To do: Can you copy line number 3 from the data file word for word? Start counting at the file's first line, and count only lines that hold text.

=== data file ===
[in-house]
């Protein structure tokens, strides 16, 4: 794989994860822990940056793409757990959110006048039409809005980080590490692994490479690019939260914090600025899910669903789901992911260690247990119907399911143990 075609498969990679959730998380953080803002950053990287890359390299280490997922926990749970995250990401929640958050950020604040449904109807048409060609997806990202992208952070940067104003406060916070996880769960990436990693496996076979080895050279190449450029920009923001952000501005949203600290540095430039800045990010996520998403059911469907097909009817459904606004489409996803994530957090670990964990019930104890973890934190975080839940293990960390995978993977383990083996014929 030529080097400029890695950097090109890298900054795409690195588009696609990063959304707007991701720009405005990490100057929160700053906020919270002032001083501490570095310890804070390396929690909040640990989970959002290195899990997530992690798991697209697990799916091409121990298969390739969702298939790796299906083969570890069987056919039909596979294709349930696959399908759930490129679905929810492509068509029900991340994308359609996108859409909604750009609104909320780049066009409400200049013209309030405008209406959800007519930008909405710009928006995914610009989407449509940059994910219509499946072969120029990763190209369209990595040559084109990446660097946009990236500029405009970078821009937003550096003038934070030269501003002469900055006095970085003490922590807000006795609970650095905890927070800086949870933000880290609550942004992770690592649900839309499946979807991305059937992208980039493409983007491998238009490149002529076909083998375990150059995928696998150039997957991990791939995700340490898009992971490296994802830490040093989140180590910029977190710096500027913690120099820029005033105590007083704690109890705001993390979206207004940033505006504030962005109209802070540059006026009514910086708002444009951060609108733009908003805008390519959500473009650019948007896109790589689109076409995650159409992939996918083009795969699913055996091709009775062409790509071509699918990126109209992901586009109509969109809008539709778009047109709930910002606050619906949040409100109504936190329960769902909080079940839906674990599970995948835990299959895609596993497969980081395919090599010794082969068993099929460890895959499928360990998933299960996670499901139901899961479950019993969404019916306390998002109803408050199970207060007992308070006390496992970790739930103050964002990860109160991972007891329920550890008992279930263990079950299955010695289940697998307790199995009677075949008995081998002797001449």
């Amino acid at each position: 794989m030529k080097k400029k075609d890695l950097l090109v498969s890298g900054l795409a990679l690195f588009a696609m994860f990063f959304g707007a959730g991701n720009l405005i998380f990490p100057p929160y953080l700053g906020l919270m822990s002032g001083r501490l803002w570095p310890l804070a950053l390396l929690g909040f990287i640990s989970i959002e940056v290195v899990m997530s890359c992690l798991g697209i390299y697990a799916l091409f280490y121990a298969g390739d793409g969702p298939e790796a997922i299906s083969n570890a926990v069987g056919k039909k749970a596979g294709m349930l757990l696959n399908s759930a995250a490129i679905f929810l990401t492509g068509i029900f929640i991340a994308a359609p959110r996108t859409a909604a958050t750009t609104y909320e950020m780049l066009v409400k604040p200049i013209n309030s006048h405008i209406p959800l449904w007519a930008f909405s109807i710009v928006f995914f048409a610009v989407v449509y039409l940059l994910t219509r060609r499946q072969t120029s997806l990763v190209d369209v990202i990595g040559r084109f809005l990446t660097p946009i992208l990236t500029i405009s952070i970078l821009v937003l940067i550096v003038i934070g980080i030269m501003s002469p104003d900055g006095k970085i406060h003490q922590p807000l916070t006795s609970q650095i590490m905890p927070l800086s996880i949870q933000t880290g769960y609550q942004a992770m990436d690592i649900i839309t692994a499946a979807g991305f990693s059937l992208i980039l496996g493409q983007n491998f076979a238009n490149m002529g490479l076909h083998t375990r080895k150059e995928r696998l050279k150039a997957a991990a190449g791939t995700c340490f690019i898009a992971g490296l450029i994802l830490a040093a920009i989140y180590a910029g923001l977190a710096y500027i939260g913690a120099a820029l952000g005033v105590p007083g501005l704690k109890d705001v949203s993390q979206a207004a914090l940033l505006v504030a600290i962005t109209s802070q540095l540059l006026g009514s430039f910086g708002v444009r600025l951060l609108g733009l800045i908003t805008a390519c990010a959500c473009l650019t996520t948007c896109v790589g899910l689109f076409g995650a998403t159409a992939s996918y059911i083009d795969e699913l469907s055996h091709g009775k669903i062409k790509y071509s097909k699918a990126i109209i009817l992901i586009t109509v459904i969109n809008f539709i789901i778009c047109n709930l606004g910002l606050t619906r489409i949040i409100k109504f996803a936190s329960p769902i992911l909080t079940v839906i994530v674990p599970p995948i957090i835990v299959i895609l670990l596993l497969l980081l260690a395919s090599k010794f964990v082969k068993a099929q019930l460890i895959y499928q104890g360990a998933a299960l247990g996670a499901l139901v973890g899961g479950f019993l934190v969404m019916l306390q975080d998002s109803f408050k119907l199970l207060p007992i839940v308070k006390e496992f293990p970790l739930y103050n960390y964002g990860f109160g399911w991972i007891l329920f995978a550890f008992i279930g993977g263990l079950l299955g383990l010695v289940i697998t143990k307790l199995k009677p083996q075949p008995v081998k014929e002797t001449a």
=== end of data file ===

């Amino acid at each position: 794989m030529k080097k400029k075609d890695l950097l090109v498969s890298g900054l795409a990679l690195f588009a696609m994860f990063f959304g707007a959730g991701n720009l405005i998380f990490p100057p929160y953080l700053g906020l919270m822990s002032g001083r501490l803002w570095p310890l804070a950053l390396l929690g909040f990287i640990s989970i959002e940056v290195v899990m997530s890359c992690l798991g697209i390299y697990a799916l091409f280490y121990a298969g390739d793409g969702p298939e790796a997922i299906s083969n570890a926990v069987g056919k039909k749970a596979g294709m349930l757990l696959n399908s759930a995250a490129i679905f929810l990401t492509g068509i029900f929640i991340a994308a359609p959110r996108t859409a909604a958050t750009t609104y909320e950020m780049l066009v409400k604040p200049i013209n309030s006048h405008i209406p959800l449904w007519a930008f909405s109807i710009v928006f995914f048409a610009v989407v449509y039409l940059l994910t219509r060609r499946q072969t120029s997806l990763v190209d369209v990202i990595g040559r084109f809005l990446t660097p946009i992208l990236t500029i405009s952070i970078l821009v937003l940067i550096v003038i934070g980080i030269m501003s002469p104003d900055g006095k970085i406060h003490q922590p807000l916070t006795s609970q650095i590490m905890p927070l800086s996880i949870q933000t880290g769960y609550q942004a992770m990436d690592i649900i839309t692994a499946a979807g991305f990693s059937l992208i980039l496996g493409q983007n491998f076979a238009n490149m002529g490479l076909h083998t375990r080895k150059e995928r696998l050279k150039a997957a991990a190449g791939t995700c340490f690019i898009a992971g490296l450029i994802l830490a040093a920009i989140y180590a910029g923001l977190a710096y500027i939260g913690a120099a820029l952000g005033v105590p007083g501005l704690k109890d705001v949203s993390q979206a207004a914090l940033l505006v504030a600290i962005t109209s802070q540095l540059l006026g009514s430039f910086g708002v444009r600025l951060l609108g733009l800045i908003t805008a390519c990010a959500c473009l650019t996520t948007c896109v790589g899910l689109f076409g995650a998403t159409a992939s996918y059911i083009d795969e699913l469907s055996h091709g009775k669903i062409k790509y071509s097909k699918a990126i109209i009817l992901i586009t109509v459904i969109n809008f539709i789901i778009c047109n709930l606004g910002l606050t619906r489409i949040i409100k109504f996803a936190s329960p769902i992911l909080t079940v839906i994530v674990p599970p995948i957090i835990v299959i895609l670990l596993l497969l980081l260690a395919s090599k010794f964990v082969k068993a099929q019930l460890i895959y499928q104890g360990a998933a299960l247990g996670a499901l139901v973890g899961g479950f019993l934190v969404m019916l306390q975080d998002s109803f408050k119907l199970l207060p007992i839940v308070k006390e496992f293990p970790l739930y103050n960390y964002g990860f109160g399911w991972i007891l329920f995978a550890f008992i279930g993977g263990l079950l299955g383990l010695v289940i697998t143990k307790l199995k009677p083996q075949p008995v081998k014929e002797t001449a």